Two linked publications have studied sickness absence and disability pension patterns in a large cohort of public-sector employees across different towns and regions in Finland. The first study addresses current concerns about higher flexibility in labor contracts by investigating whether temporary contract workers differ from those with a permanent contract with respect to prolonged sickness absence and disability pension for depression (6). Temporary employment predicted longer duration of prolonged sickness absence (4–12 months), especially among the lower educated and older workers, but had no influence on onset and recurrence. This finding (ie, return to work was faster among those with a permanent employment) raises important questions about the current labor market: Is there sufficient institutional support for temporary employees? Are employers less willing to hire temporary employees with depressive symptoms? Is there less access and lower quality of rehabilitation programs for temporary employees? These questions urgently need answers given the rapid growth in flexible labor contracts in most countries.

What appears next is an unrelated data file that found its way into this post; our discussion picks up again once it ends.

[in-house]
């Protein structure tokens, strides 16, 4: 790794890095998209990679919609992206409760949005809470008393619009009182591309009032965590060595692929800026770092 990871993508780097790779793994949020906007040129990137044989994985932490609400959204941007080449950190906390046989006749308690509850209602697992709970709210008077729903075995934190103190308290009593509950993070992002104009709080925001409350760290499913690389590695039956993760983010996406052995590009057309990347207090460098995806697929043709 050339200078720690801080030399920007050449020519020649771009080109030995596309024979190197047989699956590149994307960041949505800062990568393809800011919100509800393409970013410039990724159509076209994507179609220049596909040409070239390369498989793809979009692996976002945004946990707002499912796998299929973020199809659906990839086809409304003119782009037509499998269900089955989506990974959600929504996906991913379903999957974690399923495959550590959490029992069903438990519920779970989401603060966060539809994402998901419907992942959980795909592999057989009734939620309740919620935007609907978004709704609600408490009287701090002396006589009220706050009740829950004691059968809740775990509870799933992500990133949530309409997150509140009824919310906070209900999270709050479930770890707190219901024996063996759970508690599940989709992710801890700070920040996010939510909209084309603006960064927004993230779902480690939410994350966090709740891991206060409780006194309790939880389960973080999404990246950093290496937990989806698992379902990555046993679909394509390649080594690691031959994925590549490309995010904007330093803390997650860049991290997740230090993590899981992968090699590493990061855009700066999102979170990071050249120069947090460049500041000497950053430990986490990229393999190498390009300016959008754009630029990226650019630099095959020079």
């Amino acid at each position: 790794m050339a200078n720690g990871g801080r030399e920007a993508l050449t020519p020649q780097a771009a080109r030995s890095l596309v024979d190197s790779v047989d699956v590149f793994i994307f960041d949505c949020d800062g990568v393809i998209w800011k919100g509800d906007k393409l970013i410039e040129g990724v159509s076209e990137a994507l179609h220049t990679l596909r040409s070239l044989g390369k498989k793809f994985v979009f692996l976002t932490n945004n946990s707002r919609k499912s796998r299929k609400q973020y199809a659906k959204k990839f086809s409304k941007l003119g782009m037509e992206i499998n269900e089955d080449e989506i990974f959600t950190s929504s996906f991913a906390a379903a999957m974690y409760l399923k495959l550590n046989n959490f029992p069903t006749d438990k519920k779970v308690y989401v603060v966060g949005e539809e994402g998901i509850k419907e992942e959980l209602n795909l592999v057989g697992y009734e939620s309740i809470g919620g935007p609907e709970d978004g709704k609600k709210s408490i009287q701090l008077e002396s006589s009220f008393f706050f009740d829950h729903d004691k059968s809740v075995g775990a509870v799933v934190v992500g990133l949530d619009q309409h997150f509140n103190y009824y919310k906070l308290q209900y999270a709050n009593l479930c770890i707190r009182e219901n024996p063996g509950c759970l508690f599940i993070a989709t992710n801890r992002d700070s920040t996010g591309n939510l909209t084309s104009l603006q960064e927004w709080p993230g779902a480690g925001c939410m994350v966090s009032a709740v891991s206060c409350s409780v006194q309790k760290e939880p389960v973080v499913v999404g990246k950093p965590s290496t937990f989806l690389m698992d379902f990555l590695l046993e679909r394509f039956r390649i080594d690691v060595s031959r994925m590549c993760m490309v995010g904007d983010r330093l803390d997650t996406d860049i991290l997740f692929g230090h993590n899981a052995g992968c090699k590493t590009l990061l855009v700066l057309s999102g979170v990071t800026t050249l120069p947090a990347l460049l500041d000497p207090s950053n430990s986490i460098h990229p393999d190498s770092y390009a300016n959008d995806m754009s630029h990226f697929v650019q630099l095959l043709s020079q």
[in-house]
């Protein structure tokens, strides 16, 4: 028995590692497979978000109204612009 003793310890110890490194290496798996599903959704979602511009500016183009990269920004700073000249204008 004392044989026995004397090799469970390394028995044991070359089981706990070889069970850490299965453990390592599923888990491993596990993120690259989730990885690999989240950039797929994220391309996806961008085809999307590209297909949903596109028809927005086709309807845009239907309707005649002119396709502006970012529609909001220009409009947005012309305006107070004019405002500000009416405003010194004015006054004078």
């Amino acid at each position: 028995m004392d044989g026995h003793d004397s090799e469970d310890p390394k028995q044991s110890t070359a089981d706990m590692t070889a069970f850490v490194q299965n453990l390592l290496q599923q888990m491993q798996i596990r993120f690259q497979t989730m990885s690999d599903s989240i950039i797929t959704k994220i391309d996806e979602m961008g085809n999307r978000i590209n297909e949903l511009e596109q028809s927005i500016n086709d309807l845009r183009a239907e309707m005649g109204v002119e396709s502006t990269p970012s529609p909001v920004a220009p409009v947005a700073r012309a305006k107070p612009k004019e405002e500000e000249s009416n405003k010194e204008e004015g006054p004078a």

The related study by Juvani and colleagues (7) reported that – during a mean follow-up of almost 9 years – about 8.9% of employees were granted a disability pension, primarily for musculoskeletal diseases (43%) and depression (19%). Effort–reward imbalance, estimated at work-unit level, was a strong risk factor for disability due to depression but did not influence disability due to musculoskeletal diseases. Clear inequalities across the workforce were present. Civil servants in the highest occupational class reported the highest efforts at work, but rewards were balanced accordingly. Employees in the lowest occupational classes suffered from the lowest rewards and highest imbalance between efforts and rewards and were most at risk for premature displacement from the labor market due to depression disability (7). Since a considerable part of disability pensions was granted to employees below the age of 50 years, the consequences for working careers must have been large in this study population. In the Norwegian disability register, those persons with a benefit for a mental disorder lost approximately 19 working years before the age of 65 years (8).